Monday, February 16, 2015



Mostly Things That Are Not Mushrooms


Life is busy!  If we aren't cleaning up after a snow storm or getting and bringing in firewood, I was doing something to prepare for my very-first-ever-in-my-whole-life gallery show!  WOW!  What an experience.  I'll say a bit more on that at the end of this post.  

I try to be correct in all the information I pass on, but please know I am an amateur and can make mistakes.  Corrections are ALWAYS welcomed!
I wanted to post something that would take our minds off winter - maybe a page with a yellow (sunshine color) theme, or maybe flowers - but I chose fungi.  So many forms of fungi are around all year that the brave folks who venture forth may see some.  These pictures are taken during fair weather times, but you can still find treasures growing from tree trunks or fallen logs during the winter months.

Lichens and liverworts are always with us; just look at rocks and tree trunks.  If you see roundish splotches of a lovely gray-green, it is most probably a lichen, maybe a liverwort.

Liverwort is defined in the Student Dictionary, in simple terms, as "any of a class of flowerless plants related to and resembling the mosses but differing especially in their reproduction and development."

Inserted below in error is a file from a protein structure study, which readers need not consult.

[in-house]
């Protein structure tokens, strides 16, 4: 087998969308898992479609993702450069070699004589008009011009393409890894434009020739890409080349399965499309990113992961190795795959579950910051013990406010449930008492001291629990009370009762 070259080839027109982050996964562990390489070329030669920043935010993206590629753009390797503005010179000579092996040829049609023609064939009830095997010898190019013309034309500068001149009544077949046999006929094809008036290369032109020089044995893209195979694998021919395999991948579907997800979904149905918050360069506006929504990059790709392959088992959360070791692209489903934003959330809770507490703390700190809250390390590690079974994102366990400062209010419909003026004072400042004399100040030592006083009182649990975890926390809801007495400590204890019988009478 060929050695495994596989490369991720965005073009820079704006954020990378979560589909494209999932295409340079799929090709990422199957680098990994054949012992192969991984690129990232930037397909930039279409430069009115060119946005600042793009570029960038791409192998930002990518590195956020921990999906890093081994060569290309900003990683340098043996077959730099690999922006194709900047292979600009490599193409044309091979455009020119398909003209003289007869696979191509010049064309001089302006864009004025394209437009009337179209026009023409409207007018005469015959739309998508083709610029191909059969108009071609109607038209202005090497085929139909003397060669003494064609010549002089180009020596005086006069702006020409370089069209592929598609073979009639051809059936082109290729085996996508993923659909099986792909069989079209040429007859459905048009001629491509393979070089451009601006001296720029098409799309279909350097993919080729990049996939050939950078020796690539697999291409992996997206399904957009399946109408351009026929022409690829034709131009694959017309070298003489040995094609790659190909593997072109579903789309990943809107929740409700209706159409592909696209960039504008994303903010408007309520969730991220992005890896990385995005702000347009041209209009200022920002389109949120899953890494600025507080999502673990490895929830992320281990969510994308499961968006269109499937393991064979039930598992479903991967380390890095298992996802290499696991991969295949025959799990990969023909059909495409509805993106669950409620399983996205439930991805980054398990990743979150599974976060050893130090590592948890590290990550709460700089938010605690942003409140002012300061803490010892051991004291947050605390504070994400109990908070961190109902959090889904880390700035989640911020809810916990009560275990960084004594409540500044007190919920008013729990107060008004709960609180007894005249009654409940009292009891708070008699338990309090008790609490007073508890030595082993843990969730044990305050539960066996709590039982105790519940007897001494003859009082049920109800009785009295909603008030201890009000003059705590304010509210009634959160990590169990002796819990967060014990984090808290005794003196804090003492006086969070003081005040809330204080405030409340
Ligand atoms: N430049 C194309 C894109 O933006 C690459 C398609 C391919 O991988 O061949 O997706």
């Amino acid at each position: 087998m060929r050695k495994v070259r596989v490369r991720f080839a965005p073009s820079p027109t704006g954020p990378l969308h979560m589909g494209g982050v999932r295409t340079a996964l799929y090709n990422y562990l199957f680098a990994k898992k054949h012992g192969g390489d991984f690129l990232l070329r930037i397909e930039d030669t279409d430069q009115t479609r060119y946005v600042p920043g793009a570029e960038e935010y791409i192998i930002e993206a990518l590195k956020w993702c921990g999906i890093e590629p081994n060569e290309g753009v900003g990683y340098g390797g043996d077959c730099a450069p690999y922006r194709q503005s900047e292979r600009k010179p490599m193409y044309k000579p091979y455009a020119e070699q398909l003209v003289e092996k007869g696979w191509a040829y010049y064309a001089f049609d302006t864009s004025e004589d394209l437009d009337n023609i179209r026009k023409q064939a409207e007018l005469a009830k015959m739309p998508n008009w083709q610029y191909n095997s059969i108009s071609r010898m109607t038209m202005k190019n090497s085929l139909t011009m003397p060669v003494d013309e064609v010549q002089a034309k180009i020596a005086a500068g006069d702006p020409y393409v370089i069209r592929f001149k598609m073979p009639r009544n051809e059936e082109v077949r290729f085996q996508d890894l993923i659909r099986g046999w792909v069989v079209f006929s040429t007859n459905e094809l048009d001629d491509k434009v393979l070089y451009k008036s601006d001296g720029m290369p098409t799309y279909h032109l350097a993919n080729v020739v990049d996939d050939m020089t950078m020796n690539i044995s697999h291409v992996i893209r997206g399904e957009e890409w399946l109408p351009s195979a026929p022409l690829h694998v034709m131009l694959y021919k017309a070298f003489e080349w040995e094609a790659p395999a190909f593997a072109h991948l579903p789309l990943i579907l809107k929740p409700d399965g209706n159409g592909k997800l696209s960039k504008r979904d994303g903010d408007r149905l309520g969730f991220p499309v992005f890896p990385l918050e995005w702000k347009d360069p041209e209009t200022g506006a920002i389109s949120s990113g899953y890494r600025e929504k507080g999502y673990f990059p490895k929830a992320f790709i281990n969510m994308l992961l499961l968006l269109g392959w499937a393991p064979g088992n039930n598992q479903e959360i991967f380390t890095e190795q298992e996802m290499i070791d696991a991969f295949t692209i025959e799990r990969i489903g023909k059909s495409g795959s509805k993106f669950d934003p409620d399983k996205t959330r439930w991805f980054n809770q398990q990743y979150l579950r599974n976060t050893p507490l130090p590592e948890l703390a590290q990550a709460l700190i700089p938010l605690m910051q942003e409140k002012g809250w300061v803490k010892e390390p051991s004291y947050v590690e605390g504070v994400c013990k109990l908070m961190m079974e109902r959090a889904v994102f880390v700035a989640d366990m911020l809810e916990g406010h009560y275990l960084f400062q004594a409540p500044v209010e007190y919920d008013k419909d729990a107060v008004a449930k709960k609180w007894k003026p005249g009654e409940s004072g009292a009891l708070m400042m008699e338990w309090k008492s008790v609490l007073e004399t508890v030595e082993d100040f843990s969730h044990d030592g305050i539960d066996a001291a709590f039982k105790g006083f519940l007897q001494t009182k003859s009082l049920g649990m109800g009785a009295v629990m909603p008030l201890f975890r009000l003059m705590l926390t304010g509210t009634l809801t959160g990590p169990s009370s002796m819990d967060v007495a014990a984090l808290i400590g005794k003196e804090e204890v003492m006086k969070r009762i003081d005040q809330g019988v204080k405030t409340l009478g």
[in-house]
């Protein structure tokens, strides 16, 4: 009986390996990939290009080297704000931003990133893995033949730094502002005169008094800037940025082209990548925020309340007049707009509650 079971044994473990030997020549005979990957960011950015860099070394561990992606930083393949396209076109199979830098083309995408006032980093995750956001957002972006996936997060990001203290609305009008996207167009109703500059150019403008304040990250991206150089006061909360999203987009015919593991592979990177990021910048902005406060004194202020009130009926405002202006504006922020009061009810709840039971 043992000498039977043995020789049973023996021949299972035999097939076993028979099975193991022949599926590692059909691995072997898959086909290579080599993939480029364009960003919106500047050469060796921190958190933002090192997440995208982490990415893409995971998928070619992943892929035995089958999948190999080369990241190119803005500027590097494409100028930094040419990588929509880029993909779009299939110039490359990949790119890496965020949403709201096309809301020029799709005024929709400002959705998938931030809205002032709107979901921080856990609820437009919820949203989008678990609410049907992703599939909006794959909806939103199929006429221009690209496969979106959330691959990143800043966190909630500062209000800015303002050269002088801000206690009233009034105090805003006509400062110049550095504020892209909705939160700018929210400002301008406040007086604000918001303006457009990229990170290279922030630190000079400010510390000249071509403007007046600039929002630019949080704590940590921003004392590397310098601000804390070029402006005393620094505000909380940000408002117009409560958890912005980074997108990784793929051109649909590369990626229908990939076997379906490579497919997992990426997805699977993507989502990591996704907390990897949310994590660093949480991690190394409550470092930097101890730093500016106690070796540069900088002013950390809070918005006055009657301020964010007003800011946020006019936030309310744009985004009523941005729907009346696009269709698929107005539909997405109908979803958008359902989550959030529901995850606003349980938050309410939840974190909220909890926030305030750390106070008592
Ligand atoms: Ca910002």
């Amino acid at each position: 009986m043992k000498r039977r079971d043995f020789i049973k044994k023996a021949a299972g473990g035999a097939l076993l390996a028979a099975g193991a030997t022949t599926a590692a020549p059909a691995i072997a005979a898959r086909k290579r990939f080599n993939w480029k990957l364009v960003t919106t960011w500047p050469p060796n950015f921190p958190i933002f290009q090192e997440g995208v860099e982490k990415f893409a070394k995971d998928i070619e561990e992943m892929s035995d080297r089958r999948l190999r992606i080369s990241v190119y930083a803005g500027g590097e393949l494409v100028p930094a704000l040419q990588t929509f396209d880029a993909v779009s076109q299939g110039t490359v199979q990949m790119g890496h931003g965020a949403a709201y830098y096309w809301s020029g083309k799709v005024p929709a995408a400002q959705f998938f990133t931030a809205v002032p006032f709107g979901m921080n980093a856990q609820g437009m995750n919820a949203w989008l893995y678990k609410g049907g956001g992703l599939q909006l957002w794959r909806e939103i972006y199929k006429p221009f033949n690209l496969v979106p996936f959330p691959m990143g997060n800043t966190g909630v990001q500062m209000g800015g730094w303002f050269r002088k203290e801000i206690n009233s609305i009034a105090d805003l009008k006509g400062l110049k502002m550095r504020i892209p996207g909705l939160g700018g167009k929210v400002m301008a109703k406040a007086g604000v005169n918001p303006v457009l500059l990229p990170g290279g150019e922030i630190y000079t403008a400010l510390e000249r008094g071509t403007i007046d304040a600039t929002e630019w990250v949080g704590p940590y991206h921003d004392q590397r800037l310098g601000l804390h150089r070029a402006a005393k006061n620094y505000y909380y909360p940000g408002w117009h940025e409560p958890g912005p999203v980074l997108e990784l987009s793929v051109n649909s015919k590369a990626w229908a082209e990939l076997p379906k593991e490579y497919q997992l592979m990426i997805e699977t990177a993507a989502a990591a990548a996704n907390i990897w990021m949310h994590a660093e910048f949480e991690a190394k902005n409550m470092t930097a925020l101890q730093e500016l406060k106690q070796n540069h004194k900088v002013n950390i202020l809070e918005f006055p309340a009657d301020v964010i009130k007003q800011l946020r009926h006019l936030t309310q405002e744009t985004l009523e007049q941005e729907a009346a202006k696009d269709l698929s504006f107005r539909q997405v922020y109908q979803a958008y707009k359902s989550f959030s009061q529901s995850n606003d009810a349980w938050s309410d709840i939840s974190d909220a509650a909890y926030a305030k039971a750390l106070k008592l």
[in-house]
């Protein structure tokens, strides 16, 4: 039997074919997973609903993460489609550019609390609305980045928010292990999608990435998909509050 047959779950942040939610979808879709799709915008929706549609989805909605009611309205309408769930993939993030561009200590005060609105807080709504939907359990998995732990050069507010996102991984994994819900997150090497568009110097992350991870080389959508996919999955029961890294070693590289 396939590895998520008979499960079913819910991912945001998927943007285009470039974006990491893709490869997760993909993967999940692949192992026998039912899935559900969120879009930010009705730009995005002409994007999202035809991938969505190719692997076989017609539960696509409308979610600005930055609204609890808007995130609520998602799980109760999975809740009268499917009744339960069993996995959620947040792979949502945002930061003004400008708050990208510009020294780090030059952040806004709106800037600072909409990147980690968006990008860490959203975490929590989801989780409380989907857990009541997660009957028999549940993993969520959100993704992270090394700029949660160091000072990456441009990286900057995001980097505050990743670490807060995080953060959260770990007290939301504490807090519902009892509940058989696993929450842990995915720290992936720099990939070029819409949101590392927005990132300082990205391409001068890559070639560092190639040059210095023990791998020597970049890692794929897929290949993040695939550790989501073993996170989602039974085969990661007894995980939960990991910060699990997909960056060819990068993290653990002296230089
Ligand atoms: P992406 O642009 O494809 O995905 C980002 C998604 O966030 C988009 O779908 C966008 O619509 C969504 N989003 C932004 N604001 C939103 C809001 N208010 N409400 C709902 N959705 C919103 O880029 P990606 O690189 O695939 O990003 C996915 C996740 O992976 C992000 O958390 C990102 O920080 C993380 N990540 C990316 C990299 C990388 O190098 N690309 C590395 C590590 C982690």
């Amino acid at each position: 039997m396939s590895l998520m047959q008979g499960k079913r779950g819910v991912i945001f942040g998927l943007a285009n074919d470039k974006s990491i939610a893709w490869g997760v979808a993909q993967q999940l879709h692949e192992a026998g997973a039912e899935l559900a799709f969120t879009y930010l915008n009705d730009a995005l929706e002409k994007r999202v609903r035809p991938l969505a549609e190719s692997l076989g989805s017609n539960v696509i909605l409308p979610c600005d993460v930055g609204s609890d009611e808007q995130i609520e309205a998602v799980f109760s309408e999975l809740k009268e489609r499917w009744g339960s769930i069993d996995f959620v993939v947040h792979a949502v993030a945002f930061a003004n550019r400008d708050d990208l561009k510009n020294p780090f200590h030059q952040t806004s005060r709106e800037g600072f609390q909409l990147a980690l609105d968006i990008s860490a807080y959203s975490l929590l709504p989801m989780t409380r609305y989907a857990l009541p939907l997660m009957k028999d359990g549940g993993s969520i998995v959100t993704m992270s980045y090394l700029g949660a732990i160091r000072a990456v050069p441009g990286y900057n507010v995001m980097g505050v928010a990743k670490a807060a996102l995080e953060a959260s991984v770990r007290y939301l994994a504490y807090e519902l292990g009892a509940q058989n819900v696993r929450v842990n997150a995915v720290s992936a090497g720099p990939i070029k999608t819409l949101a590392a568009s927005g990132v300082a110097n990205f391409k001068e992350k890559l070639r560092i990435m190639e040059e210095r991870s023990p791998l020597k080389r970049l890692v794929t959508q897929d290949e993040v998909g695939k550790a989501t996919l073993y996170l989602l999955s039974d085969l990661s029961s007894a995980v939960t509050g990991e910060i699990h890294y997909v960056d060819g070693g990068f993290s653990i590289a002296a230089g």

Lichens are similarly defined by the Student Dictionary as " any of numerous plantlike living things made up of an alga and a fungus growing together on a solid surface (as a rock or a tree)."  Lichens are sort of a combination of things - algae and fungi. 

This is a specimen from the Outer Banks of North Carolina, USA.

 The images below are Reindeer Lichen.  They grow nicely at the shore, in sand, and hold up to the harsh salty winds.  The top two pictures are the same view - one close up and one not as close - the yellow fruiting bodies are from the moss and the lichen fruiting bodies are red, tiny dots.

More info here:

  This picture (below) shows a Reindeer Lichen and the red fruiting bodies.  These fruiting bodies, just like moss fruiting bodies, distribute the spores that will become new Reindeer lichens.

 This is what Reindeer Lichen looks like when view from above.

 Old Man's Beard is an interesting lichen.  This one was growing on a pine tree branch.  More info for you here:

Bracket fungi (also called plate or shelf fungi) grow inside dead and dying trees.  We see the fruiting bodies that show up on the outside; they spread the spores that begin new generations.  These are called polypores - they have tubes, instead of gulls, for dispersing their spores.   Many are very tough and woody, and some last for years while others last only for a short time.

More info here:

The photos above show a family of "Hen In The Woods".  The picture directly above this caption has not only this year's new fruiting bodies but the old fruiting bodies now dried and useless from a reproductive point of view.  Look to the left at the base of the tree and you'll see the brown, dried fungi.